Anne Rutherford: Rutherford has loved a good story ever since her mother read her the Wizard of Oz. She grew up in a small Pennsylvania town - a lively child who read stories to find her place in the world. She’s gone on to develop and perform a number of original and vintage stories of humor, adventure,and the supernatural. Rutherford is also two-time first place winner in the NW Folklore Festival Liar’s Contest - so don’t believe everything she tells you.

Tim Lowry: Lowry has been telling stories of the people, by the people, and for the people for 25 years. Telling a variety of folk tales and stories from American history. At the National Storytelling Festival audiences loved joining him for a ride through history and listening to his engaging stories of colonial tavern tales, and Civil War ghost stories.

Sarah Saulter: Saulter grew up in the woods of the Pacific Northwest. She told her first original story at the age of three. She has appeared at the Exchange Place at the National Storytelling Festival, served on the Healing Arts Staff at Rady Children’s Hospital, and performed at local and regional festivals. The magic in Saulter’s storytelling is the absolute feeling that you’re there. You’ve been transported to some other time or place, and you believe in the most unlikely magic.

Antonio Rocha: A native of Brazil, Rocha came to the US to perform and deepen his mime skills with Master Tony Montanaro, and also to study with Master Marcel Marceau . Antonio’s unique shows of stories and mime have been performed in 14 countries on 6 continents.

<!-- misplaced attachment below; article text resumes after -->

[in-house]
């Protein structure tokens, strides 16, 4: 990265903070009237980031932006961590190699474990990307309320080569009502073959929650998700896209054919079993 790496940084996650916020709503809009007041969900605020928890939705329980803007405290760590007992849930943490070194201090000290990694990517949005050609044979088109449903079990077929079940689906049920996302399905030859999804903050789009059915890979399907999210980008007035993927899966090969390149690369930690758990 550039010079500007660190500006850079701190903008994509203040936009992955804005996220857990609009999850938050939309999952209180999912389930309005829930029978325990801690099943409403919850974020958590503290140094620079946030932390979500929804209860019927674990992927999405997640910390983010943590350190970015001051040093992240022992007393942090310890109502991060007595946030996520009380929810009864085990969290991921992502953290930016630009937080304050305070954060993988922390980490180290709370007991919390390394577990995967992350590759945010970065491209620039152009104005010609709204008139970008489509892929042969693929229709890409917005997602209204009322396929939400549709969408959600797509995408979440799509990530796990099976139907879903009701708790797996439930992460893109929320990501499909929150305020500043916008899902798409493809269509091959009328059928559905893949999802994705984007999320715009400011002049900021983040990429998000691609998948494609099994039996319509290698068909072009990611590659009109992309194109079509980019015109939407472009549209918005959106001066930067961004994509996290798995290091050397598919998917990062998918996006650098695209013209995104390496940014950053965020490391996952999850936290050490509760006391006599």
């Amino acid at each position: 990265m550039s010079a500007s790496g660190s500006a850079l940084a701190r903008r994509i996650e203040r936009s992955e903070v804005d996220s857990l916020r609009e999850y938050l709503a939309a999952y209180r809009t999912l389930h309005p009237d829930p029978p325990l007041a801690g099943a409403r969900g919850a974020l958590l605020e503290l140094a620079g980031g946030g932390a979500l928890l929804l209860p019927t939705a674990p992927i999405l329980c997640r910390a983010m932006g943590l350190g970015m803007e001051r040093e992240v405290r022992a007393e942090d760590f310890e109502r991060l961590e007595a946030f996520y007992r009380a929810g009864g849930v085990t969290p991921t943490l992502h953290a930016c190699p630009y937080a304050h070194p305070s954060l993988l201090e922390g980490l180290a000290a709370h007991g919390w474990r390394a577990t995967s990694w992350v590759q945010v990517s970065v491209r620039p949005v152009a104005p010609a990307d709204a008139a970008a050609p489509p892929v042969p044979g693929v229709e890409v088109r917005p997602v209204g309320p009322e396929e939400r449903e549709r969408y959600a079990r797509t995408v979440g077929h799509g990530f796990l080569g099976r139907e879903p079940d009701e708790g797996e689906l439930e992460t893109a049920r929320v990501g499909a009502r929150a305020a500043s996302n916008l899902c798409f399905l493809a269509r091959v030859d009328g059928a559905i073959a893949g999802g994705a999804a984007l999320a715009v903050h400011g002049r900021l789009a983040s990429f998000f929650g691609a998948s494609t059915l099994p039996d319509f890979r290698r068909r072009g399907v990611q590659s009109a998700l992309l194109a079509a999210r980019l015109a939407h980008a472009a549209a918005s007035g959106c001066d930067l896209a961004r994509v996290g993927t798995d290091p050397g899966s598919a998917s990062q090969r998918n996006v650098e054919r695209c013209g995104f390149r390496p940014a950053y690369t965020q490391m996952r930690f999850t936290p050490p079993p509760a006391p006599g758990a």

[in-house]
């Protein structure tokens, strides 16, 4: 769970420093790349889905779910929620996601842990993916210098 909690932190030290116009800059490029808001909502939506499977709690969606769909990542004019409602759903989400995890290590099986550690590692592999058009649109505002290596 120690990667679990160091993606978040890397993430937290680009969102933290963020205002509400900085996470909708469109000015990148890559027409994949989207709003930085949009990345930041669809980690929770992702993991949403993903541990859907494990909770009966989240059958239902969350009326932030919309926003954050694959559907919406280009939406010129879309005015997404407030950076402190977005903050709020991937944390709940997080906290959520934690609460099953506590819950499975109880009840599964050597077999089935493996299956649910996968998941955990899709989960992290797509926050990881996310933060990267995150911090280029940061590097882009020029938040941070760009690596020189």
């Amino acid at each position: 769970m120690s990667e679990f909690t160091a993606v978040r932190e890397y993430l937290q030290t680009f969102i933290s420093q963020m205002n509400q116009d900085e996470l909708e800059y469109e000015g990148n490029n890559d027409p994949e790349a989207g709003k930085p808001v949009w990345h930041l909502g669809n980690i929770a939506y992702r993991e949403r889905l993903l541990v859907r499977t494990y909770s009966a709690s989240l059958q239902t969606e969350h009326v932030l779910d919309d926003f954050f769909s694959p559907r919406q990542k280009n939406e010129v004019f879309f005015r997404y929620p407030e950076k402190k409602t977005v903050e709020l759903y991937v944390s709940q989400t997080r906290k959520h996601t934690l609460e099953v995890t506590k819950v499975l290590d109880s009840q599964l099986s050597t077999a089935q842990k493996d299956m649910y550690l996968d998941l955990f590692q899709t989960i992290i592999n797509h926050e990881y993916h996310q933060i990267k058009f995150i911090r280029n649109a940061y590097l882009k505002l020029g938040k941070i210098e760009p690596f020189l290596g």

Have a story to tell?

Come tell your story at the Mariposa County Arts Council’s second Story Slam 7 p.m., Thursday, March 12, at the Mariposa Methodist Church. It’s free, and the Story Slam will feature you telling a five-minute true story based on the theme: my favorite childhood memory. my favorite childhood memory.

Stories will be judged and cash prizes will be awarded to the top three tales. Rules for this pre-festival event, performed the night before the festival begins, can be found on the website of the Mariposa County Arts Council. You can also find information on the Mariposa Storytelling Festival Facebook page. Sign-ups for telling your story will be from 6:30 - 7:00 pm, at the door. Practice your story on your family, your friends, your dog, but never your cat.

The Mariposa Arts Council, sponsor of the Mariposa Storytelling Festival, is funded in part by Mariposa County, the California Arts Council, and the National Endowment for the Arts. The Mariposa County Arts Council, Inc. is an incorporated not-for- profit organization, created to promote and support all forms of the cultural arts, for all ages, throughout Mariposa County.

For rules/information go to; or (209) 966-3155 or (800) 903-9936.

General Information

The festival begins at Mariposa High School (5074 Old Highway North at Eighth Street) with events on Friday, March 13, and Saturday, March 14. On Sunday, March 15, the festival moves to Yosemite National Park for the festival finale in the Park Service Auditorium at the Yosemite Valley Visitors Center.

The evening shows typically sell-out prior to the festival.

Admission prices range from $4 to a two-day special package price of $64 for Arts Council members. Seniors and students receive 10% off. call the Mariposa County Arts Council at (209) 966-3155, or visit

Details: Arts council, (209) 966-3155, or

-Mariposa County Arts Council